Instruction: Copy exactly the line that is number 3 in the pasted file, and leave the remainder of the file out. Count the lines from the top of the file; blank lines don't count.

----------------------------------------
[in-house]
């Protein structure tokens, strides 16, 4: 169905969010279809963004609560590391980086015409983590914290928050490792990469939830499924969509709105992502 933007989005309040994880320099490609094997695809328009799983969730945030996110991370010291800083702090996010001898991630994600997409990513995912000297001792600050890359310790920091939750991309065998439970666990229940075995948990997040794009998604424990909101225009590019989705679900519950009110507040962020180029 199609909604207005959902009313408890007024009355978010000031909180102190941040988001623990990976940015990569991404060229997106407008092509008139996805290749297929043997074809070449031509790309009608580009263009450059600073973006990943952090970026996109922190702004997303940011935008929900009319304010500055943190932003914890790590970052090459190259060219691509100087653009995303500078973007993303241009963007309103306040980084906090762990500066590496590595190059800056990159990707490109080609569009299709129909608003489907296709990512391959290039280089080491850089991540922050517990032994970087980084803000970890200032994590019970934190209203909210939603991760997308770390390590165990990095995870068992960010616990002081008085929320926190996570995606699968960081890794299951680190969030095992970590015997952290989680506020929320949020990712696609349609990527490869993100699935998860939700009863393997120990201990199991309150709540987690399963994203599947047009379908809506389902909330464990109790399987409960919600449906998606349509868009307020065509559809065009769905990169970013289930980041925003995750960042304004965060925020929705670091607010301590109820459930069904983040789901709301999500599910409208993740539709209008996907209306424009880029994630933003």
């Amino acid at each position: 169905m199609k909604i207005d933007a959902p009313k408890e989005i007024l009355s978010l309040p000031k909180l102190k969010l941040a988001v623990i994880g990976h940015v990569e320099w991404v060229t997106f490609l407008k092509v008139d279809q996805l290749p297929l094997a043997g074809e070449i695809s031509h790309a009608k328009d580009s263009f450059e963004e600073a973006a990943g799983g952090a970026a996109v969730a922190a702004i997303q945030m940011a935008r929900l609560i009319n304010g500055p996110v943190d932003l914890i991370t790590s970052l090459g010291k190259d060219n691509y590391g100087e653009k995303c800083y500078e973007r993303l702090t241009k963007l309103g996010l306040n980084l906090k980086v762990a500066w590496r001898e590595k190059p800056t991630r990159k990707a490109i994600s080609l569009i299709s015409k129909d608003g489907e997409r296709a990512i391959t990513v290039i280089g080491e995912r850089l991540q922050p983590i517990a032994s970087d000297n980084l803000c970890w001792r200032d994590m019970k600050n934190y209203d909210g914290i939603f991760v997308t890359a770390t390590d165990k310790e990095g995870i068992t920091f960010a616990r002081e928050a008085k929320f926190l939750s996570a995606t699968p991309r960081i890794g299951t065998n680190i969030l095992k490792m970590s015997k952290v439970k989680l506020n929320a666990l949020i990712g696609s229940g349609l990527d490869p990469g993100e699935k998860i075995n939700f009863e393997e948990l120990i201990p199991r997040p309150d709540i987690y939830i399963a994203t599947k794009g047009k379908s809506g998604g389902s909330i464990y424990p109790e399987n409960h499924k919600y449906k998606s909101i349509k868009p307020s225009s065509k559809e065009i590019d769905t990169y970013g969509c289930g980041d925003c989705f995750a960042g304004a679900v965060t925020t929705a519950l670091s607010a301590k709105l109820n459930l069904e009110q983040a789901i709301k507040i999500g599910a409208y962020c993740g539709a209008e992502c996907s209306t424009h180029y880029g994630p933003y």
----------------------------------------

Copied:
């Amino acid at each position: 169905m199609k909604i207005d933007a959902p009313k408890e989005i007024l009355s978010l309040p000031k909180l102190k969010l941040a988001v623990i994880g990976h940015v990569e320099w991404v060229t997106f490609l407008k092509v008139d279809q996805l290749p297929l094997a043997g074809e070449i695809s031509h790309a009608k328009d580009s263009f450059e963004e600073a973006a990943g799983g952090a970026a996109v969730a922190a702004i997303q945030m940011a935008r929900l609560i009319n304010g500055p996110v943190d932003l914890i991370t790590s970052l090459g010291k190259d060219n691509y590391g100087e653009k995303c800083y500078e973007r993303l702090t241009k963007l309103g996010l306040n980084l906090k980086v762990a500066w590496r001898e590595k190059p800056t991630r990159k990707a490109i994600s080609l569009i299709s015409k129909d608003g489907e997409r296709a990512i391959t990513v290039i280089g080491e995912r850089l991540q922050p983590i517990a032994s970087d000297n980084l803000c970890w001792r200032d994590m019970k600050n934190y209203d909210g914290i939603f991760v997308t890359a770390t390590d165990k310790e990095g995870i068992t920091f960010a616990r002081e928050a008085k929320f926190l939750s996570a995606t699968p991309r960081i890794g299951t065998n680190i969030l095992k490792m970590s015997k952290v439970k989680l506020n929320a666990l949020i990712g696609s229940g349609l990527d490869p990469g993100e699935k998860i075995n939700f009863e393997e948990l120990i201990p199991r997040p309150d709540i987690y939830i399963a994203t599947k794009g047009k379908s809506g998604g389902s909330i464990y424990p109790e399987n409960h499924k919600y449906k998606s909101i349509k868009p307020s225009s065509k559809e065009i590019d769905t990169y970013g969509c289930g980041d925003c989705f995750a960042g304004a679900v965060t925020t929705a519950l670091s607010a301590k709105l109820n459930l069904e009110q983040a789901i709301k507040i999500g599910a409208y962020c993740g539709a209008e992502c996907s209306t424009h180029y880029g994630p933003y």